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HypothesisTesting
2008-Apr-01, 05:14 PM
Linda Howe of CTC fame in March gave a report that scientists in Kobe University will be presenting a paper in April issue of Astrophysical Journal
called "an outer planet beyond Pluto and origin of trans-Neptunian archetecture".

This paper should present evidence of a planet the mass of earth at 100 AU which causes perturbations in about 1000 transNeptunian objects.

Have any BAUT people heard any buzz about this one?

01101001
2008-Apr-01, 05:34 PM
Have any BAUT people heard any buzz about this one?

Some. At least among them are:

Article in topic New evidence for 2012 TEOTWAWKI!!! (http://www.bautforum.com/1185657-post24.html)
Article in topic NIBURU - Brown Dwarf, The DESTROYER (http://www.bautforum.com/1185204-post224.html)
Topic A mainstream take on Planet X? (http://www.bautforum.com/astronomy/70929-mainstream-take-planet-x.html)

Commander Thrawn
2008-Apr-02, 02:34 AM
I was recently reading an article about it.

Abbadon_2008
2008-Apr-02, 03:46 PM
planet the mass of earth at 100 AU which causes perturbations in about 1000 transNeptunian objects.


I'm always curious when people talk about 'perturbations' of objects a zillion miles away, when referencing a heretofore unknown body -- Planet X, for example. Especially when they're talking about minor things like asteroids. How much info could there be possibly be on a nondescript hunk of rock half a LY form Earth, upon which to base the assumption that's being 'perturbed' by something as yet to be identified?

Yes, I know we have photos of many objects, and satellites monitoring other objects. But if there's a frozen hunk of debris so far out that it takes literally centuries to orbit our system, then how do we really know it's 'perturbed' by anything?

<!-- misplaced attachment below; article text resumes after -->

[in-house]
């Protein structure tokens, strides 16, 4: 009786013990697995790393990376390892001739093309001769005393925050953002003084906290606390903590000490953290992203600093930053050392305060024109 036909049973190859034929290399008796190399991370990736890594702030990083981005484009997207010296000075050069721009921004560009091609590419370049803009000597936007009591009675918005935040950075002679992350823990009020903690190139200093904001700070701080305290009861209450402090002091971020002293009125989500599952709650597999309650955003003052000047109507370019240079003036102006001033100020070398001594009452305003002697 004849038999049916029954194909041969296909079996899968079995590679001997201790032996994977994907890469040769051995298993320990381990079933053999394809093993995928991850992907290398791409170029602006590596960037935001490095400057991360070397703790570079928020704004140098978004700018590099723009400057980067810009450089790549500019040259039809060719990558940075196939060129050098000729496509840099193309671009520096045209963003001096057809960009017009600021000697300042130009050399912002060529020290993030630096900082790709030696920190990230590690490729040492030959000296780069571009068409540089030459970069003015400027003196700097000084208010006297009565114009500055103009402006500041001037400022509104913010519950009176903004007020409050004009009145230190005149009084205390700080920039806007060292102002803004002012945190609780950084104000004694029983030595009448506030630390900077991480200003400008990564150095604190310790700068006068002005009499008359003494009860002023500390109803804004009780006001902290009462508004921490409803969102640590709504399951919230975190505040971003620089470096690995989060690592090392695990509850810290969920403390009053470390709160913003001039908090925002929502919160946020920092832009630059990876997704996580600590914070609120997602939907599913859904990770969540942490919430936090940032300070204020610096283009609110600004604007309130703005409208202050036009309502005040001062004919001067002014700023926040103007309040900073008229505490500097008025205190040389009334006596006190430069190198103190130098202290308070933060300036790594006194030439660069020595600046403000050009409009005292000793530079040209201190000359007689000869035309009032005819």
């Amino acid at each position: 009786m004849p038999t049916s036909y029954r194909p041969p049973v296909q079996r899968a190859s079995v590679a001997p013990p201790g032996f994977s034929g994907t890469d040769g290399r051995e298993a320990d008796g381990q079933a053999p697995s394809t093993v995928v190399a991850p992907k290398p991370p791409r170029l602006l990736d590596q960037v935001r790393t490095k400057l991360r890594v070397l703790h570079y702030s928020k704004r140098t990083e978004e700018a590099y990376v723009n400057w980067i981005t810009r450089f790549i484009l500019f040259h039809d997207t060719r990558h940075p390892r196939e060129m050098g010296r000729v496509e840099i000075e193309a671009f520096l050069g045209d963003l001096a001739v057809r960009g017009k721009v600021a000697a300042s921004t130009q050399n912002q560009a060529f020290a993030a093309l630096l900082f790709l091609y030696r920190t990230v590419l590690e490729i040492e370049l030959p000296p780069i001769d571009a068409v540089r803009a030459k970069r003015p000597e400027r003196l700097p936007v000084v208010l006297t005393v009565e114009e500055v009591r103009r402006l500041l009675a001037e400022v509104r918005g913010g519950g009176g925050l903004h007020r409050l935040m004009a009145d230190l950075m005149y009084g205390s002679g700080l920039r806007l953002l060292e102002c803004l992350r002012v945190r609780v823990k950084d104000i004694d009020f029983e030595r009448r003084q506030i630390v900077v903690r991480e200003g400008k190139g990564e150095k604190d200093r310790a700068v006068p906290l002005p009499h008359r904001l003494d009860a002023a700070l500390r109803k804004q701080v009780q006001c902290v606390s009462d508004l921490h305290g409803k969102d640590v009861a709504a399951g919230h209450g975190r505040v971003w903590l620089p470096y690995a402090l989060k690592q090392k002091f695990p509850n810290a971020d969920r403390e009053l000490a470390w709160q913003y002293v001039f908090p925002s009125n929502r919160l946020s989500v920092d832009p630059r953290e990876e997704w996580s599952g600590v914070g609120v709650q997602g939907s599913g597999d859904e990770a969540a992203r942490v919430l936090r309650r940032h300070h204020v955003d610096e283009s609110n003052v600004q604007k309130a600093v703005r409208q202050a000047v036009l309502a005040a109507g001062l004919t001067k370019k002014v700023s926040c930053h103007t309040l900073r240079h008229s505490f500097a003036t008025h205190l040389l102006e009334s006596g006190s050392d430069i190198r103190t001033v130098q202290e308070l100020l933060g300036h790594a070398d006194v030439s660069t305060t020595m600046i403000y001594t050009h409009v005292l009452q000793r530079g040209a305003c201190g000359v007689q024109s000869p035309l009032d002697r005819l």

Maybe it's just being jostled around by other frozen bits of debris. If there are over 1000 objects being tracked, for instance, they might be perturbing each other. They all have varying mass, size, and are probably moving at different speeds, too.

I'm not criticizing the tech-heads. I'm just trying to get a handle on this.

HenrikOlsen
2008-Apr-03, 07:50 AM
Couldn't find the reference, but I've seen numbers saying the average distance between objects out there are comparable to the distance between Saturn and the Earth.
Jostling's going to be extremely rare, so when things don't move as expected it's not the most likely explanation.

AndreasJ
2008-Apr-03, 03:23 PM
Let's abuse the back of an envelope ...

The space within lightyear of the Sun is ~3.51039 km3 (of which the region inside Neptune's orbit makes up essentially nothing whatsoever). If there's ten trillion (1013) cometary bodies large than 1 km across out there (order-of-magnitude estimate from Wikipedia), each of them has a stupendous 3.51026 km3 of space to itself. Assuming them to be evenly distributed the typical distance between nearest neighbours approaches 109 km, which is comparable with the Sun-Saturn distance (about 1.5109 km).

HypothesisTesting
2008-Apr-03, 04:15 PM
I'm not criticizing the tech-heads. I'm just trying to get a handle on this.


I don't know what the paper will say either. My guess is that they will say that the present "architecture" of transNeptunian objects can only be due to an earth-sized body positioned 100 AU from sun. We'll have to see when they publish it specifically.

Maha Vailo
2008-Apr-03, 11:06 PM
Even if the paper realy did say there was an Earth-size object at that distance, it's effect on Earth would be minimal unless it somehow jostled some debris into a comet-like orbit. As has been mentioned above, the possiblity of that happening is remote.

Move along Planet X-ers, there's nothing to see here.

- Maha Vailo

HypothesisTesting
2008-Apr-07, 03:45 PM
Even if the paper realy did say there was an Earth-size object at that distance, it's effect on Earth would be minimal unless it somehow jostled some debris into a comet-like orbit. As has been mentioned above, the possiblity of that happening is remote.

Move along Planet X-ers, there's nothing to see here.

- Maha Vailo

This would be my impression also. I'll just have to read that paper when it comes out, but my guess is that not all astronomers will accept it at once.